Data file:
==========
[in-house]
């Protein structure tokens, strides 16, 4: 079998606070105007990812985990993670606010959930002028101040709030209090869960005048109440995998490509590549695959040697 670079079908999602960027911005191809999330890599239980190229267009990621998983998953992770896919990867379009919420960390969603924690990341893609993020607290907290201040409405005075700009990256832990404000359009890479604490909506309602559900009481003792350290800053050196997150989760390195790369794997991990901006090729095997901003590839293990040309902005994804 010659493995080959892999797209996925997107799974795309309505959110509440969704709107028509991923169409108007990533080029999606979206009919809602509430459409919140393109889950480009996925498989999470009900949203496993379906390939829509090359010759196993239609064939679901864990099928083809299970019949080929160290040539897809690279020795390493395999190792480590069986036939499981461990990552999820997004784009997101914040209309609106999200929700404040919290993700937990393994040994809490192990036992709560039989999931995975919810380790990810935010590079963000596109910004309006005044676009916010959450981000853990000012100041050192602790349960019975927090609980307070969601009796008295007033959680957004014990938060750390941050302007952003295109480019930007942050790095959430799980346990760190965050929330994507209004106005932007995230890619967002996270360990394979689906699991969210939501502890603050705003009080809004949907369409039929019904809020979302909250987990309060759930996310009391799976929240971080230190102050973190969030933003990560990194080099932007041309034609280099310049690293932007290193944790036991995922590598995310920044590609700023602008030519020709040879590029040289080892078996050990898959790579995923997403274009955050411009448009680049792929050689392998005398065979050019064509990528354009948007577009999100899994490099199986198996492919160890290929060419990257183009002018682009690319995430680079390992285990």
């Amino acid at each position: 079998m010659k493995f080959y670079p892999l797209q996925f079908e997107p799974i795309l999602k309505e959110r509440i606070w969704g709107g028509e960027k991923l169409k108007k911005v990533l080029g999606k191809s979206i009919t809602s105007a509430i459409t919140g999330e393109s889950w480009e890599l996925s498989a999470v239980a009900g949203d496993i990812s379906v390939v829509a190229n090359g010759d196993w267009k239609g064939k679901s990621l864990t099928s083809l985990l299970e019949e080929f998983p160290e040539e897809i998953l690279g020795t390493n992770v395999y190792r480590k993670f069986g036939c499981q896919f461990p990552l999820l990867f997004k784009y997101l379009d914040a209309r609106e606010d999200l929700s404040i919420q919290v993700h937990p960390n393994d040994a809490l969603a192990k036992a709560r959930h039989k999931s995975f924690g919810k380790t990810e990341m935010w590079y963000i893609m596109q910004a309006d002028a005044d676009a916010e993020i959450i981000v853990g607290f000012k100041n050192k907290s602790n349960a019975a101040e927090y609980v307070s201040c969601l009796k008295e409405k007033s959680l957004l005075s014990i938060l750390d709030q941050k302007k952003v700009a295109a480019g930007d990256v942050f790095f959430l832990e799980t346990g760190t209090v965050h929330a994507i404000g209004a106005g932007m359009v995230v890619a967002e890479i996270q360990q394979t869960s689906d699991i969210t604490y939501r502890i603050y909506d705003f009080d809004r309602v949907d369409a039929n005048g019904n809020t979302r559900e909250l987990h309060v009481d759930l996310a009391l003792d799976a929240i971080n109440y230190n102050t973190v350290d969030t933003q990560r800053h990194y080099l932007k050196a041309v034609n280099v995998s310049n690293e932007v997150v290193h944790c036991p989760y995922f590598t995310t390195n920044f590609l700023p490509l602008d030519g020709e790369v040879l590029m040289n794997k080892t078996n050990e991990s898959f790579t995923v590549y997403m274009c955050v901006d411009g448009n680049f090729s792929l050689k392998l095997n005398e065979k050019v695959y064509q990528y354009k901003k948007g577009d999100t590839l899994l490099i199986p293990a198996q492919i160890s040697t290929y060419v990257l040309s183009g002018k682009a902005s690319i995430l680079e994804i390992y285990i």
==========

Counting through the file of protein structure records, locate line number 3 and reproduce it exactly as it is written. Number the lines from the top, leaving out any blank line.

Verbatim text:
């Amino acid at each position: 079998m010659k493995f080959y670079p892999l797209q996925f079908e997107p799974i795309l999602k309505e959110r509440i606070w969704g709107g028509e960027k991923l169409k108007k911005v990533l080029g999606k191809s979206i009919t809602s105007a509430i459409t919140g999330e393109s889950w480009e890599l996925s498989a999470v239980a009900g949203d496993i990812s379906v390939v829509a190229n090359g010759d196993w267009k239609g064939k679901s990621l864990t099928s083809l985990l299970e019949e080929f998983p160290e040539e897809i998953l690279g020795t390493n992770v395999y190792r480590k993670f069986g036939c499981q896919f461990p990552l999820l990867f997004k784009y997101l379009d914040a209309r609106e606010d999200l929700s404040i919420q919290v993700h937990p960390n393994d040994a809490l969603a192990k036992a709560r959930h039989k999931s995975f924690g919810k380790t990810e990341m935010w590079y963000i893609m596109q910004a309006d002028a005044d676009a916010e993020i959450i981000v853990g607290f000012k100041n050192k907290s602790n349960a019975a101040e927090y609980v307070s201040c969601l009796k008295e409405k007033s959680l957004l005075s014990i938060l750390d709030q941050k302007k952003v700009a295109a480019g930007d990256v942050f790095f959430l832990e799980t346990g760190t209090v965050h929330a994507i404000g209004a106005g932007m359009v995230v890619a967002e890479i996270q360990q394979t869960s689906d699991i969210t604490y939501r502890i603050y909506d705003f009080d809004r309602v949907d369409a039929n005048g019904n809020t979302r559900e909250l987990h309060v009481d759930l996310a009391l003792d799976a929240i971080n109440y230190n102050t973190v350290d969030t933003q990560r800053h990194y080099l932007k050196a041309v034609n280099v995998s310049n690293e932007v997150v290193h944790c036991p989760y995922f590598t995310t390195n920044f590609l700023p490509l602008d030519g020709e790369v040879l590029m040289n794997k080892t078996n050990e991990s898959f790579t995923v590549y997403m274009c955050v901006d411009g448009n680049f090729s792929l050689k392998l095997n005398e065979k050019v695959y064509q990528y354009k901003k948007g577009d999100t590839l899994l490099i199986p293990a198996q492919i160890s040697t290929y060419v990257l040309s183009g002018k682009a902005s690319i995430l680079e994804i390992y285990i």